From 1999 to 2003, Aaron worked for Cisco Systems, Inc. as consulting engineer, CTI trainer, and software engineer.
In his role as a senior software engineer with Cisco's Voice Technology Group (2000 to 2003), Aaron developed telecommunications software, which provides call routing, signaling, and control information for Cisco's call center customers. Specific projects included developing Cisco's Computer Telephony Integration Object Server (CTIOS), CTI application programming interfaces, and supervisor and monitoring applications for Cisco's Internet Protocol Contact Center (IPCC) suite of products. Regular responsibilities included all aspects of the systems development lifecycle: writing software functional specifications, designing software products and interfaces, substantial C++ and Java programming assignments, product testing, and third-level customer support. He provided ongoing support for the Cisco CTI Desktop and JavaClient products, including on-site support to critical customer accounts. Finally, Aaron served as technical liaison between Cisco's Professional Services, Technical Assistance Center, and the Development Engineering organization.

In addition to the engineering aspects of his role, Aaron assisted with marketing of the CTIOS product, including presenting a technical seminar at Cisco's Customer Contact Business Unit's annual User Conference. The seminar was rated among the top five of the seminar. Additional marketing efforts included presentations for key customers at Cisco's Executive Briefing Center. Further, Aaron has authored, co-authored, and edited several Cisco technical books: "CTI Product Description," "CTIOS System Manager's Guide," and "CTIOS Developer's Guide."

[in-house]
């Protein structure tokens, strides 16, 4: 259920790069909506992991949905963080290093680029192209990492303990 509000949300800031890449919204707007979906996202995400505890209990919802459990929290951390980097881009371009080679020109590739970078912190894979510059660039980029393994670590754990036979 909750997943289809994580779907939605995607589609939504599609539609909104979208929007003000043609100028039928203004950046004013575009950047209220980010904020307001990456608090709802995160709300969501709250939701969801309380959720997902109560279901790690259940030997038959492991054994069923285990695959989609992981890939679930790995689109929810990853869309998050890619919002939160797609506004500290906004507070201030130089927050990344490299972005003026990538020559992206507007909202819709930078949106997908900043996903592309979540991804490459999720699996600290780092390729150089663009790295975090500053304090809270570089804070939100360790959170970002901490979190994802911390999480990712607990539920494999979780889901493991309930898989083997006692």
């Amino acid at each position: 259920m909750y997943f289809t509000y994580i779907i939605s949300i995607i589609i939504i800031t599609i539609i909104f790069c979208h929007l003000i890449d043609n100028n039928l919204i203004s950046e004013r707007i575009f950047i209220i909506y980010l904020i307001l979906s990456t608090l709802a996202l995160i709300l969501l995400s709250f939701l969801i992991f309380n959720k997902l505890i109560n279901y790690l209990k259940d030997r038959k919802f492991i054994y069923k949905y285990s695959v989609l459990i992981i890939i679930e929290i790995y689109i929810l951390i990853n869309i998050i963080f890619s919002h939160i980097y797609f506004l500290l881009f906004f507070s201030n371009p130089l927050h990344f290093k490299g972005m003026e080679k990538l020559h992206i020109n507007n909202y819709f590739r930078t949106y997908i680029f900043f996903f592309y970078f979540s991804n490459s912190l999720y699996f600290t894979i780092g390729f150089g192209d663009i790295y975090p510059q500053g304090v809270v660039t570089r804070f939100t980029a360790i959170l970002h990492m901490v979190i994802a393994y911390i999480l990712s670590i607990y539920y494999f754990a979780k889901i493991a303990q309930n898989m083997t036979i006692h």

Aaron began his Cisco career at as a professional services engineer with GeoTel Communications Corporation.

As a professional services engineer, Aaron created and consulted on custom CTI (computer telephony integration) software solutions for referenceable customers including Fidelity Investments, UPS, and Optus Telecom (Australia), using tools including Visual C++/MFC, Visual Basic, COM/ActiveX, Java and SQL.

In addition, Aaron served as adjunct faculty to the training organization, teaching an "Introduction to CTI" class and an "Advanced CTI class" for developers. This led to developing an e-learning CD-ROM version of the CTI training curriculum (2000), which is now distributed by Cisco in-lieu of classroom CTI training.

Andersen ConsultingAaron's first year out of Indiana University (1998-1999), was spent working under the banner of Andersen Consulting, as a member of the Network Solutions group.

During that time, Aaron was introduced to the field of computer telephony integration, and helped to create a new technical architecture for American Express' customer service call centers.